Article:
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23rd July 14
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emotive language


Emotive Language

If something is emotive it makes people emotional. If you have just had your new bike stolen then your friends might avoid boasting about their bikes: bikes are an emotive subject for you at the moment.

Newspapers often choose emotive language (words) to get their readers to react emotionally to a story. If you call an event a 'riot' rather than a 'disturbance' you are much more likely to get your readers excited.

Below are four pairs of headlines.

In each pair which headline is most likely to excite the reader? (a) or (b)?

  1. (a) Scabs thrown out of the union
    (b) Strike breakers must leave union
  1. (a) Fire at school
    (b) School blaze
  1. (a) Skilful Graf
    (b) Graf magic
  1. (a) Stewart injured
    (b) Stewart agony

You probably found that easy.

Now read the headlines below. Re-write them, replacing the words in bold with more emotive words. The first two have been done for you as examples .

  1. Man hit by robbers
    ( Pensioner hit by muggers )
  1. A hundred peasants killed by troops
    (A hundred peasants slaughtered by troops)
  1. Argument closes factory
  1. Train seats cut by teenagers
  1. House prices fall throughout country
  1. Supporters run onto pitch
  1. Shortage of money creates problems in schools
  1. Trouble on roads after snow fall
  1. Player hits referee.
  1. Political meeting ends in disturbance

Re-read The Star's report about the school 'riot'. It is printed below. The report uses a lot of emotive language. For example, it uses "mob" instead of crowd or group ; "refused" instead of declined or decided not .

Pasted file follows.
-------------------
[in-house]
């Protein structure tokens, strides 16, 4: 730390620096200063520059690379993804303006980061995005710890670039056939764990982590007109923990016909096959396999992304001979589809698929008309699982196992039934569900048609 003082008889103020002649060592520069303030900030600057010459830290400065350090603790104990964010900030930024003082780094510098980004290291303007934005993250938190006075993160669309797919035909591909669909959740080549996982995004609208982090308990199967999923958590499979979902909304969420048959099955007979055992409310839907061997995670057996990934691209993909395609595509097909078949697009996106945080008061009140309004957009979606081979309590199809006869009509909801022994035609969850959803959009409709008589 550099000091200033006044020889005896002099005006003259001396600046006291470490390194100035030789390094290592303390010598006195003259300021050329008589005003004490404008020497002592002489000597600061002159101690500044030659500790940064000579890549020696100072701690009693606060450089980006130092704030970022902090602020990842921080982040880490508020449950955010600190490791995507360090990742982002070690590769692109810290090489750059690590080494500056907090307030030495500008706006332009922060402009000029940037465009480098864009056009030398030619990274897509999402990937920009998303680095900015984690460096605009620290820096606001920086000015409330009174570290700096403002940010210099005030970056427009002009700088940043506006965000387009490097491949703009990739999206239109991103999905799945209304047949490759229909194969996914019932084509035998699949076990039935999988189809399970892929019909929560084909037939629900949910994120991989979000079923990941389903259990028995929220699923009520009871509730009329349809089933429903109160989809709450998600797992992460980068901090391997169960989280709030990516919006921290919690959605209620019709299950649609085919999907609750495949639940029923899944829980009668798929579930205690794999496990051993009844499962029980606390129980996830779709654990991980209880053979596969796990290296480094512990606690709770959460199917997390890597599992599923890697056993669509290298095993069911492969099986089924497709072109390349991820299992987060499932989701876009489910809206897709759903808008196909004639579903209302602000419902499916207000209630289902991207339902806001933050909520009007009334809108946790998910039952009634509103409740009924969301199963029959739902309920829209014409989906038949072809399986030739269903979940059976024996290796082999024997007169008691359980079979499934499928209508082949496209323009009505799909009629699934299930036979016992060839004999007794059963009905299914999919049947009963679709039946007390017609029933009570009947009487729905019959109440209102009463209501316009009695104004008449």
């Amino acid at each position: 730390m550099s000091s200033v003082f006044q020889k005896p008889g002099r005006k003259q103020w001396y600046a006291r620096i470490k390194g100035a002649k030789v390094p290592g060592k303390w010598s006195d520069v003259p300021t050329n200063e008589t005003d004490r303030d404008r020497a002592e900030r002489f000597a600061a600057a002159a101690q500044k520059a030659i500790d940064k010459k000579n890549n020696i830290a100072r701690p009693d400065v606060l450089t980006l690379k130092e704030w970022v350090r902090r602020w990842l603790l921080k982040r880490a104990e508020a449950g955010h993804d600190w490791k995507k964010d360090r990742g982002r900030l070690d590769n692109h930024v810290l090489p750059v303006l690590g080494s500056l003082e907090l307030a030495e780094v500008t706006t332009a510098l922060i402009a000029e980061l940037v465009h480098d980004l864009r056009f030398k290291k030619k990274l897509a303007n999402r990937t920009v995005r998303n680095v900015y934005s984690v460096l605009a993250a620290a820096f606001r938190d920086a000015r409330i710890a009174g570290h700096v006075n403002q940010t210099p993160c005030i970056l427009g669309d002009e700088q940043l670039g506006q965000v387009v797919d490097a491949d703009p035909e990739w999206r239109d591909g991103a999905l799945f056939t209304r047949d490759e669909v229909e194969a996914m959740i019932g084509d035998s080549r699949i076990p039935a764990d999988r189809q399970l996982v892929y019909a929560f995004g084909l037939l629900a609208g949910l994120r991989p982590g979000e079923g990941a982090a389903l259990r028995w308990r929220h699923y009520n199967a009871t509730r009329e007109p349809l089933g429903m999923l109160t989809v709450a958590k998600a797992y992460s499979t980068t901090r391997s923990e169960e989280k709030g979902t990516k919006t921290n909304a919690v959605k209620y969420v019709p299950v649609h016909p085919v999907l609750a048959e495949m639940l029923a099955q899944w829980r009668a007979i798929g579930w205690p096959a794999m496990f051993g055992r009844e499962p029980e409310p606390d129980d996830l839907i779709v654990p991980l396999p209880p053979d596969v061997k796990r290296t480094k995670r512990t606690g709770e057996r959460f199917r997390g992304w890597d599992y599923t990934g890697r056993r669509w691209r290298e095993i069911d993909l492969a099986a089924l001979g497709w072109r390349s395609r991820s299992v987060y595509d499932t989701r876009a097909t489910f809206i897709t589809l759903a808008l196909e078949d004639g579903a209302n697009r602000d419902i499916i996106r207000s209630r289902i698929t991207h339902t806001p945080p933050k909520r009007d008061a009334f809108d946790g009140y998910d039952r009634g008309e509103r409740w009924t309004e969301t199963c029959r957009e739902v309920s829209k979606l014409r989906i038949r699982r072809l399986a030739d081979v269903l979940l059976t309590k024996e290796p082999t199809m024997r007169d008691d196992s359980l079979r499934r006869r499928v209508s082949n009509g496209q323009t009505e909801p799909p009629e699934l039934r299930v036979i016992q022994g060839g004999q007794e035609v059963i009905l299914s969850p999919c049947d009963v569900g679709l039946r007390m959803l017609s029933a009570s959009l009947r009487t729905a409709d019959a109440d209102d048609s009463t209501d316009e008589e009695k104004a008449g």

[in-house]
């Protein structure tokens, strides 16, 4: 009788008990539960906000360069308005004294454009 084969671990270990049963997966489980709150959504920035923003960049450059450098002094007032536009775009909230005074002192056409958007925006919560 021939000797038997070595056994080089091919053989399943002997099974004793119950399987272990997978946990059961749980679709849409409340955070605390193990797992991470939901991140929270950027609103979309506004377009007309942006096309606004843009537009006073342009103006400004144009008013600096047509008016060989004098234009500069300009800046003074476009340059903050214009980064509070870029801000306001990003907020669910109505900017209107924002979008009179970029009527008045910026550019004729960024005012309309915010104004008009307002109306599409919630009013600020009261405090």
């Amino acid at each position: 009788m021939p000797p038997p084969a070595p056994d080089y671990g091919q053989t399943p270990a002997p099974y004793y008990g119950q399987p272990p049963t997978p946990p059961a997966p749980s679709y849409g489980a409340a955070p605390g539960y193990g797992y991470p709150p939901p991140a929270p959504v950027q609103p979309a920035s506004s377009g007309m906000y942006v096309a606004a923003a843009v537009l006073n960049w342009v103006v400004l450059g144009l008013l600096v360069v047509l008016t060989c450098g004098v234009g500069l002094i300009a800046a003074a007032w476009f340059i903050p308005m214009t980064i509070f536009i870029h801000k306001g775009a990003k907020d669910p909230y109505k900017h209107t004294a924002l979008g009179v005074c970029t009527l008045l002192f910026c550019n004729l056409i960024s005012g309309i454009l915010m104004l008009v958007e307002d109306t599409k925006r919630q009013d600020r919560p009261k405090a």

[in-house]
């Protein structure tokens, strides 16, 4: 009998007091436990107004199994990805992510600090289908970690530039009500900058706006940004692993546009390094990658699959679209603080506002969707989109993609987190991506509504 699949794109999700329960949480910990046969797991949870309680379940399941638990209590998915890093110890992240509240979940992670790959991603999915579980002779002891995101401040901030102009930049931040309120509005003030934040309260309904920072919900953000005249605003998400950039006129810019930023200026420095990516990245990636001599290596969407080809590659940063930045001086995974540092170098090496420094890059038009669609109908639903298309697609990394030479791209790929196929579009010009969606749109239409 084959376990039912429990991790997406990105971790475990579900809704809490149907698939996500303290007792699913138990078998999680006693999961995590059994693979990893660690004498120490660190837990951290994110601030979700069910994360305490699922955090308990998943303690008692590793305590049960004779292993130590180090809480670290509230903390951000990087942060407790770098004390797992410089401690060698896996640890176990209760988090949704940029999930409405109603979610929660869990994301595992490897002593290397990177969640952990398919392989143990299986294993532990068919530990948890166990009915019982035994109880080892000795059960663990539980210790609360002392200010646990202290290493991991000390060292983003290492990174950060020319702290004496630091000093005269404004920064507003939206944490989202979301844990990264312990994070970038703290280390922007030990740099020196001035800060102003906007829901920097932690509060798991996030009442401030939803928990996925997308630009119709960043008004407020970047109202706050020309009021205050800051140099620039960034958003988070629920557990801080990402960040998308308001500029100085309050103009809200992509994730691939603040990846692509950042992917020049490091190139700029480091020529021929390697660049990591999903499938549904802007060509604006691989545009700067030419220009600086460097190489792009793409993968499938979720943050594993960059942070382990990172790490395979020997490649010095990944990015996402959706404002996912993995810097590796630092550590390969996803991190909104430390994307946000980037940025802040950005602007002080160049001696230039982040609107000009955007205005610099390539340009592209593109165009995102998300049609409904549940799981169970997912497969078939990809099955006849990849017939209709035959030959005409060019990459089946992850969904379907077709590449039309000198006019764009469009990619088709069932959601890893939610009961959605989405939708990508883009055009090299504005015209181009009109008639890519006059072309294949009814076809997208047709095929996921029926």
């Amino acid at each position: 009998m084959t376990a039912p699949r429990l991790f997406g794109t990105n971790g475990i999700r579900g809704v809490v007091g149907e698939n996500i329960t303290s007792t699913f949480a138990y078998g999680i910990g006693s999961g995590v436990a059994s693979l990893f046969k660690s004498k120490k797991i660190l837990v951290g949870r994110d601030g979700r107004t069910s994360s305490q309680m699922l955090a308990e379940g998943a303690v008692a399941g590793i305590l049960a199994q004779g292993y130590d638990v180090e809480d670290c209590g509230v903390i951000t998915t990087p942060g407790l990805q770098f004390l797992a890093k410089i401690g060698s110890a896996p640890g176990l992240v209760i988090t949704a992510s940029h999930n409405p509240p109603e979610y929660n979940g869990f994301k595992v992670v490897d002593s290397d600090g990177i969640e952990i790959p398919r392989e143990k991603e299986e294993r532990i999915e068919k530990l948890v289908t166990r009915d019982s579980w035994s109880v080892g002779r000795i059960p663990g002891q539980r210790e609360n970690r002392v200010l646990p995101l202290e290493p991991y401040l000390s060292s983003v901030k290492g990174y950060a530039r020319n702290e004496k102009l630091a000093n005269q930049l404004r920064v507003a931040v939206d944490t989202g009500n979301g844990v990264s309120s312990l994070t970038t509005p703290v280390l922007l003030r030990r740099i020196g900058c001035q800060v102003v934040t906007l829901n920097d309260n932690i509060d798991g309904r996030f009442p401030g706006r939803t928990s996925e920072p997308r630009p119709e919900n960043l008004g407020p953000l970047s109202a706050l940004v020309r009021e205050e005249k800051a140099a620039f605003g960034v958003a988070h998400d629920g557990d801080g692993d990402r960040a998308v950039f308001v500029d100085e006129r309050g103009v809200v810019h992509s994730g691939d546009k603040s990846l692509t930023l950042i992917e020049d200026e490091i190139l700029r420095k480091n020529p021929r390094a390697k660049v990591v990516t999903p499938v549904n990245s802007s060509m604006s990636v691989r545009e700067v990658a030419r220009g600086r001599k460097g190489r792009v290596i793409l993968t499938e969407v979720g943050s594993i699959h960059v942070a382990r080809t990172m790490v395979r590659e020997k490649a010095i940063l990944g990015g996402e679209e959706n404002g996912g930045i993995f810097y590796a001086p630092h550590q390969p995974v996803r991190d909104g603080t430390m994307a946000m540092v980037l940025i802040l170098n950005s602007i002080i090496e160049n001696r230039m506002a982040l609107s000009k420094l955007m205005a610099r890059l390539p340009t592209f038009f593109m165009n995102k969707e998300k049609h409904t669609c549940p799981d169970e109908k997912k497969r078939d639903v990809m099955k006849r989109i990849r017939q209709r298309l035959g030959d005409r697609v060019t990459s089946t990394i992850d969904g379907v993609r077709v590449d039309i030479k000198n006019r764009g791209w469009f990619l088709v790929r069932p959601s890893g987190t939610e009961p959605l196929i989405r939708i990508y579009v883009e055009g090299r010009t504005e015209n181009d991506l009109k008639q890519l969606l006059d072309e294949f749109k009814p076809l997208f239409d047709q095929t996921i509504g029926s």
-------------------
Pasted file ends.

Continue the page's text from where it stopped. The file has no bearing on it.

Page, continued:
Bored pupils riot as staff walk out

A MOB of 300 youngsters ran riot through their school yesterday - because they were bored.
   It happened when teachers at the 100-staff comprehensive refused to do dinner duties and walked out in a union dispute.
   Only the headmaster and two teachers were on duty, and they wre powerless to act.
   People living nearby watched, terrified, as gangs of 15 and 16 year olds rampaged through the 1000-pupil school at Bideford, Devon, chanting "We want a riot" as they smashed windows.
   Police who rushed to the giant complex in seven cars calmed the frantic pupils.


As the afternoon lessons ended the youngsters said they were protesting about being confined to one playground.
   "We were bored and had nothing to do," they said. "We will continue our action until the teachers dispute is over.
   "We brought screwdrivers and hammers to school and stole knives from the canteen."

(The Star)



  1. What quieter, less emotive words could the report have used instead of "terrified" (paragraph 4); "frantic" (paragraph 5)?
  1. How do we feel about:
    1. the "youngsters", and
    2. the teachers who "refused to do dinner duties"?
  1. Explain how the writer's choice of words makes us feel these things about the pupils and the teachers.


You have now learnt two important things:

bullet Newspaper reports often use language that is emotive rather than factual and neutral.
bullet This emotive language affects the way we feel about people and things in the reports.